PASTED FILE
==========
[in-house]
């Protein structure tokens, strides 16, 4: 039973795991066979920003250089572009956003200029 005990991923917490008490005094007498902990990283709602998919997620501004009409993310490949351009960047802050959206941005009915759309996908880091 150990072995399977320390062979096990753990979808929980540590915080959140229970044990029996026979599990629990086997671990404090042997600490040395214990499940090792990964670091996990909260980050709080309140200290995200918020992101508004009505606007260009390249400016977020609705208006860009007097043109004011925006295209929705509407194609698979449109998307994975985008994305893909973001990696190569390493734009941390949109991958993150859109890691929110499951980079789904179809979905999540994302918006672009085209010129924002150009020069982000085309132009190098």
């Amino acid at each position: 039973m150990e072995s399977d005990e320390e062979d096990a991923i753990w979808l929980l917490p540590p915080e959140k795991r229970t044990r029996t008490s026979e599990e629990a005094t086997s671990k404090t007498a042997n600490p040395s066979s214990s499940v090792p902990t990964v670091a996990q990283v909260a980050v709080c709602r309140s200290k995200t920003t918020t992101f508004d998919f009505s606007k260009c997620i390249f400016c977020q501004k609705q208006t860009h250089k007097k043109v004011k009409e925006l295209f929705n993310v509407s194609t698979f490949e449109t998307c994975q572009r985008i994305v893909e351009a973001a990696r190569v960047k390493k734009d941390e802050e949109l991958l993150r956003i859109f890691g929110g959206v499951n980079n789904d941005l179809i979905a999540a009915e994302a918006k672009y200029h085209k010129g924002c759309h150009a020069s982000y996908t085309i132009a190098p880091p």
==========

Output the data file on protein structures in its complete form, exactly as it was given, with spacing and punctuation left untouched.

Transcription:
[in-house]
């Protein structure tokens, strides 16, 4: 039973795991066979920003250089572009956003200029 005990991923917490008490005094007498902990990283709602998919997620501004009409993310490949351009960047802050959206941005009915759309996908880091 150990072995399977320390062979096990753990979808929980540590915080959140229970044990029996026979599990629990086997671990404090042997600490040395214990499940090792990964670091996990909260980050709080309140200290995200918020992101508004009505606007260009390249400016977020609705208006860009007097043109004011925006295209929705509407194609698979449109998307994975985008994305893909973001990696190569390493734009941390949109991958993150859109890691929110499951980079789904179809979905999540994302918006672009085209010129924002150009020069982000085309132009190098």
């Amino acid at each position: 039973m150990e072995s399977d005990e320390e062979d096990a991923i753990w979808l929980l917490p540590p915080e959140k795991r229970t044990r029996t008490s026979e599990e629990a005094t086997s671990k404090t007498a042997n600490p040395s066979s214990s499940v090792p902990t990964v670091a996990q990283v909260a980050v709080c709602r309140s200290k995200t920003t918020t992101f508004d998919f009505s606007k260009c997620i390249f400016c977020q501004k609705q208006t860009h250089k007097k043109v004011k009409e925006l295209f929705n993310v509407s194609t698979f490949e449109t998307c994975q572009r985008i994305v893909e351009a973001a990696r190569v960047k390493k734009d941390e802050e949109l991958l993150r956003i859109f890691g929110g959206v499951n980079n789904d941005l179809i979905a999540a009915e994302a918006k672009y200029h085209k010129g924002c759309h150009a020069s982000y996908t085309i132009a190098p880091p």